When asked about penalties for cancelling housing contracts after the original early November deadline, and the possibility of having roommates, the panelists did not directly answer the question, instead talking about housing dates and move-in more broadly. However, Senior Vice President of Communications, Marketing and External Relations Dan Kim did send a clarifying email on Oct. 29 explaining that students now have until Dec. 4 to cancel spring housing contracts without penalty.
After Dec. 4, students will be charged for 100 percent of their housing contract. The date change means that students will have three days after the location of classes—online, in-person or hybrid—is released on Dec. 1 to decide whether or not to cancel spring housing contracts.
The email from Kim also stated, “If you are considering not returning to campus, please remove all of your belongings from your room when you depart this semester.” DCL will charge students a $500 packing fee plus shipping costs if the department has to pack up a student’s room, according to the email.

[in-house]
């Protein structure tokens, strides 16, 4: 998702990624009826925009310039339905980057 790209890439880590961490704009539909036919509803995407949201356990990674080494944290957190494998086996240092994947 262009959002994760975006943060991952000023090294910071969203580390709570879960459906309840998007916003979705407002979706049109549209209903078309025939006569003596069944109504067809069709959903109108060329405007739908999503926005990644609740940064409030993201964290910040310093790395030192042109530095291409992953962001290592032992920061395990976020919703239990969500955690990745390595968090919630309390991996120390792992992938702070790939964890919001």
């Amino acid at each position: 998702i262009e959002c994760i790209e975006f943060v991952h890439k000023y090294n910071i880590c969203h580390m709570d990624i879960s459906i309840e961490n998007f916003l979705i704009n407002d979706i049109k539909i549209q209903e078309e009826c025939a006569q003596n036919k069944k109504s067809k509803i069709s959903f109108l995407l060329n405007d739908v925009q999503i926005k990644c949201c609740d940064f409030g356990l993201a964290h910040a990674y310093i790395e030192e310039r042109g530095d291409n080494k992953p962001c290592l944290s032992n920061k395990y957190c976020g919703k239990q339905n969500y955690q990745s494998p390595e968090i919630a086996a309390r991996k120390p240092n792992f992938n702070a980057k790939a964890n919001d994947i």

“Students will not be able to access rooms or apartments in between the fall and spring semester (unless they have been approved for winter break housing and are residing on campus), so again, you should remove all your items before you leave if there is a chance you won’t return,” the email read.
A student’s need-based financial aid will also be reduced if a student decides not to live on campus during the spring semester, wrote Kim, who referred students to Student Financial Services at 781-736-3700 for more information.